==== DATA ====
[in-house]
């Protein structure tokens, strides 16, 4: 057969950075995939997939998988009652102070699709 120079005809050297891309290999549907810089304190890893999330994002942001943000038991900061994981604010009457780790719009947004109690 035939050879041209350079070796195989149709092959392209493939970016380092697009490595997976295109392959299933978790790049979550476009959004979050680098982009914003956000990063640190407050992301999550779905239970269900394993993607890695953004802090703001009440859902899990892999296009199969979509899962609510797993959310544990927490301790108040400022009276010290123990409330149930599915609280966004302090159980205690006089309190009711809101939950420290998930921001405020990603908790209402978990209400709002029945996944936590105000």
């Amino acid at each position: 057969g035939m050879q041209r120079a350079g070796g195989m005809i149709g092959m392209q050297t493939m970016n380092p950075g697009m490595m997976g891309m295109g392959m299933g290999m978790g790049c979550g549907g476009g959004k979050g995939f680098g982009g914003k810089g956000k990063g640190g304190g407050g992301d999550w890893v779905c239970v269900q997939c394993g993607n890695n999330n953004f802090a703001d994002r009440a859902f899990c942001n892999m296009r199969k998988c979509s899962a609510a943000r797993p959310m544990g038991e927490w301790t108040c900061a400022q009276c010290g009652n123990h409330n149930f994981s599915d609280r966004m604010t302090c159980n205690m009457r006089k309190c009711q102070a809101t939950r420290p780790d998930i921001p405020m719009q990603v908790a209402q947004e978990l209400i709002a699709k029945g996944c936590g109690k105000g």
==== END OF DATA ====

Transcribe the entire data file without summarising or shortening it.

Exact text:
[in-house]
């Protein structure tokens, strides 16, 4: 057969950075995939997939998988009652102070699709 120079005809050297891309290999549907810089304190890893999330994002942001943000038991900061994981604010009457780790719009947004109690 035939050879041209350079070796195989149709092959392209493939970016380092697009490595997976295109392959299933978790790049979550476009959004979050680098982009914003956000990063640190407050992301999550779905239970269900394993993607890695953004802090703001009440859902899990892999296009199969979509899962609510797993959310544990927490301790108040400022009276010290123990409330149930599915609280966004302090159980205690006089309190009711809101939950420290998930921001405020990603908790209402978990209400709002029945996944936590105000």
């Amino acid at each position: 057969g035939m050879q041209r120079a350079g070796g195989m005809i149709g092959m392209q050297t493939m970016n380092p950075g697009m490595m997976g891309m295109g392959m299933g290999m978790g790049c979550g549907g476009g959004k979050g995939f680098g982009g914003k810089g956000k990063g640190g304190g407050g992301d999550w890893v779905c239970v269900q997939c394993g993607n890695n999330n953004f802090a703001d994002r009440a859902f899990c942001n892999m296009r199969k998988c979509s899962a609510a943000r797993p959310m544990g038991e927490w301790t108040c900061a400022q009276c010290g009652n123990h409330n149930f994981s599915d609280r966004m604010t302090c159980n205690m009457r006089k309190c009711q102070a809101t939950r420290p780790d998930i921001p405020m719009q990603v908790a209402q947004e978990l209400i709002a699709k029945g996944c936590g109690k105000g």